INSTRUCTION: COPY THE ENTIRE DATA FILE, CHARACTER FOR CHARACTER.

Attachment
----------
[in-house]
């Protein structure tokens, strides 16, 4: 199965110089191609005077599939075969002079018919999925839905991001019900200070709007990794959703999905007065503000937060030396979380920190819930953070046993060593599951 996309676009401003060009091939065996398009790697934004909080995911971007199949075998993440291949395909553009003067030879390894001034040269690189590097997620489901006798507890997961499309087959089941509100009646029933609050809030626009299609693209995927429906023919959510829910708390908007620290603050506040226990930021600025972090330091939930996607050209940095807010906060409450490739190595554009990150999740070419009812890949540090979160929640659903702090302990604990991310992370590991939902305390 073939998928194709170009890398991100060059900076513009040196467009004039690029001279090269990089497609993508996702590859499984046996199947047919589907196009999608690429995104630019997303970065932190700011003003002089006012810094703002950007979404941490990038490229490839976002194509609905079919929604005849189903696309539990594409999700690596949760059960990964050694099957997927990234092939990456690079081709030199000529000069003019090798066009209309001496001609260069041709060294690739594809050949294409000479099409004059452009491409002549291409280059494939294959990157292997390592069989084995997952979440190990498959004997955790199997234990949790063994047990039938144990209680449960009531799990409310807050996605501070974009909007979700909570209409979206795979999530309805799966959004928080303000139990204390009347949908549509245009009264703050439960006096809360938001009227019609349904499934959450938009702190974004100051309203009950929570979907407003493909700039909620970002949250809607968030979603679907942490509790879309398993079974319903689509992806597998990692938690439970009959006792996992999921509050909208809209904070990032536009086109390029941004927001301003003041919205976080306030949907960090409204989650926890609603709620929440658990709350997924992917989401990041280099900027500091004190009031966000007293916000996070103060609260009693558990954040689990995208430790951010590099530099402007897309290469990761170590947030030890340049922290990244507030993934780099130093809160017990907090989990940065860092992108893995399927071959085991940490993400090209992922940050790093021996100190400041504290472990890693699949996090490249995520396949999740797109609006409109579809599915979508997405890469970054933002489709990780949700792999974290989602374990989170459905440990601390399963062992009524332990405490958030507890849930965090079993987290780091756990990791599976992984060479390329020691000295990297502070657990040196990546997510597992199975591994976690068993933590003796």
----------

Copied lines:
[in-house]
């Protein structure tokens, strides 16, 4: 199965110089191609005077599939075969002079018919999925839905991001019900200070709007990794959703999905007065503000937060030396979380920190819930953070046993060593599951 996309676009401003060009091939065996398009790697934004909080995911971007199949075998993440291949395909553009003067030879390894001034040269690189590097997620489901006798507890997961499309087959089941509100009646029933609050809030626009299609693209995927429906023919959510829910708390908007620290603050506040226990930021600025972090330091939930996607050209940095807010906060409450490739190595554009990150999740070419009812890949540090979160929640659903702090302990604990991310992370590991939902305390 073939998928194709170009890398991100060059900076513009040196467009004039690029001279090269990089497609993508996702590859499984046996199947047919589907196009999608690429995104630019997303970065932190700011003003002089006012810094703002950007979404941490990038490229490839976002194509609905079919929604005849189903696309539990594409999700690596949760059960990964050694099957997927990234092939990456690079081709030199000529000069003019090798066009209309001496001609260069041709060294690739594809050949294409000479099409004059452009491409002549291409280059494939294959990157292997390592069989084995997952979440190990498959004997955790199997234990949790063994047990039938144990209680449960009531799990409310807050996605501070974009909007979700909570209409979206795979999530309805799966959004928080303000139990204390009347949908549509245009009264703050439960006096809360938001009227019609349904499934959450938009702190974004100051309203009950929570979907407003493909700039909620970002949250809607968030979603679907942490509790879309398993079974319903689509992806597998990692938690439970009959006792996992999921509050909208809209904070990032536009086109390029941004927001301003003041919205976080306030949907960090409204989650926890609603709620929440658990709350997924992917989401990041280099900027500091004190009031966000007293916000996070103060609260009693558990954040689990995208430790951010590099530099402007897309290469990761170590947030030890340049922290990244507030993934780099130093809160017990907090989990940065860092992108893995399927071959085991940490993400090209992922940050790093021996100190400041504290472990890693699949996090490249995520396949999740797109609006409109579809599915979508997405890469970054933002489709990780949700792999974290989602374990989170459905440990601390399963062992009524332990405490958030507890849930965090079993987290780091756990990791599976992984060479390329020691000295990297502070657990040196990546997510597992199975591994976690068993933590003796």